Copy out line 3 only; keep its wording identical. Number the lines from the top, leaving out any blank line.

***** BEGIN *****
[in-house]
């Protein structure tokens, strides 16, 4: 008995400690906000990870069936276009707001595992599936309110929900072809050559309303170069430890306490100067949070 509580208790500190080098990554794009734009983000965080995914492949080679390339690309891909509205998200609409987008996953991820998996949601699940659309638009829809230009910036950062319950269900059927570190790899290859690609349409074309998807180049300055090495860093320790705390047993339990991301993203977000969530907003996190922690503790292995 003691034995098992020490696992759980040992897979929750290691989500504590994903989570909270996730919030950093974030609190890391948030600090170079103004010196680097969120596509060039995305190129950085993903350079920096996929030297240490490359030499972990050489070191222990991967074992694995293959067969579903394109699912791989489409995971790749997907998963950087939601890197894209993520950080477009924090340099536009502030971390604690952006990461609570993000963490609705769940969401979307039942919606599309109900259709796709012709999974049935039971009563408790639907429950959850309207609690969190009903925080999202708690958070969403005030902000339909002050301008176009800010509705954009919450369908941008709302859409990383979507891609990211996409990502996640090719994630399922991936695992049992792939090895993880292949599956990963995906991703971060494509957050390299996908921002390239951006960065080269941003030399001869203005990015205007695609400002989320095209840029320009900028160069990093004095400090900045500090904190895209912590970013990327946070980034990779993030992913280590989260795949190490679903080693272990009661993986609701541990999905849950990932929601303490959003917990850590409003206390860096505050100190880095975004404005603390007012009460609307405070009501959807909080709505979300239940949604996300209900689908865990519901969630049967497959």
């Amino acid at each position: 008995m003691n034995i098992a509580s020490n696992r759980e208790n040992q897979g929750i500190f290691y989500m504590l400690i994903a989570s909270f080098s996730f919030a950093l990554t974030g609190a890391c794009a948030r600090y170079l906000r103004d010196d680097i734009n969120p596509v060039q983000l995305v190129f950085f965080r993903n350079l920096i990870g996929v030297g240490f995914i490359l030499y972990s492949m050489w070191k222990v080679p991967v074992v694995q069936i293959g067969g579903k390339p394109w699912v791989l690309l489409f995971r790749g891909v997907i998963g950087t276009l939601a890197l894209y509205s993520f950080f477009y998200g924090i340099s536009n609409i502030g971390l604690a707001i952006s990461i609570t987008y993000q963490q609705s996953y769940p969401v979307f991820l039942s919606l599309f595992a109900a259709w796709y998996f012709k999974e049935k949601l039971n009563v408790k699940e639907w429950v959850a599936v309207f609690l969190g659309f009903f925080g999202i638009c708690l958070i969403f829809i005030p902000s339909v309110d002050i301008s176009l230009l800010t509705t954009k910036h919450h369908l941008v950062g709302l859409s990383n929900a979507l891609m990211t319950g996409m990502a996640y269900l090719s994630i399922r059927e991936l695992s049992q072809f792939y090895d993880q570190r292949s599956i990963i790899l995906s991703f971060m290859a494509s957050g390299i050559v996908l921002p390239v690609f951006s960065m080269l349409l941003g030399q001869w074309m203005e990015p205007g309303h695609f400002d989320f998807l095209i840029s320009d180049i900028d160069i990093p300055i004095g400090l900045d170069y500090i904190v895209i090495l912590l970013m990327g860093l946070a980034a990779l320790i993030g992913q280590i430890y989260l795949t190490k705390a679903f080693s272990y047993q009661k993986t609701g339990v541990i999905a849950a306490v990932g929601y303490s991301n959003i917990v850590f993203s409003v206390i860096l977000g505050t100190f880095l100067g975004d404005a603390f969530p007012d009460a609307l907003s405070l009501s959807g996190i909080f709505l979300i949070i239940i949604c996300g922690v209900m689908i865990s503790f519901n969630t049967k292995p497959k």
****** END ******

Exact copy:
């Amino acid at each position: 008995m003691n034995i098992a509580s020490n696992r759980e208790n040992q897979g929750i500190f290691y989500m504590l400690i994903a989570s909270f080098s996730f919030a950093l990554t974030g609190a890391c794009a948030r600090y170079l906000r103004d010196d680097i734009n969120p596509v060039q983000l995305v190129f950085f965080r993903n350079l920096i990870g996929v030297g240490f995914i490359l030499y972990s492949m050489w070191k222990v080679p991967v074992v694995q069936i293959g067969g579903k390339p394109w699912v791989l690309l489409f995971r790749g891909v997907i998963g950087t276009l939601a890197l894209y509205s993520f950080f477009y998200g924090i340099s536009n609409i502030g971390l604690a707001i952006s990461i609570t987008y993000q963490q609705s996953y769940p969401v979307f991820l039942s919606l599309f595992a109900a259709w796709y998996f012709k999974e049935k949601l039971n009563v408790k699940e639907w429950v959850a599936v309207f609690l969190g659309f009903f925080g999202i638009c708690l958070i969403f829809i005030p902000s339909v309110d002050i301008s176009l230009l800010t509705t954009k910036h919450h369908l941008v950062g709302l859409s990383n929900a979507l891609m990211t319950g996409m990502a996640y269900l090719s994630i399922r059927e991936l695992s049992q072809f792939y090895d993880q570190r292949s599956i990963i790899l995906s991703f971060m290859a494509s957050g390299i050559v996908l921002p390239v690609f951006s960065m080269l349409l941003g030399q001869w074309m203005e990015p205007g309303h695609f400002d989320f998807l095209i840029s320009d180049i900028d160069i990093p300055i004095g400090l900045d170069y500090i904190v895209i090495l912590l970013m990327g860093l946070a980034a990779l320790i993030g992913q280590i430890y989260l795949t190490k705390a679903f080693s272990y047993q009661k993986t609701g339990v541990i999905a849950a306490v990932g929601y303490s991301n959003i917990v850590f993203s409003v206390i860096l977000g505050t100190f880095l100067g975004d404005a603390f969530p007012d009460a609307l907003s405070l009501s959807g996190i909080f709505l979300i949070i239940i949604c996300g922690v209900m689908i865990s503790f519901n969630t049967k292995p497959k």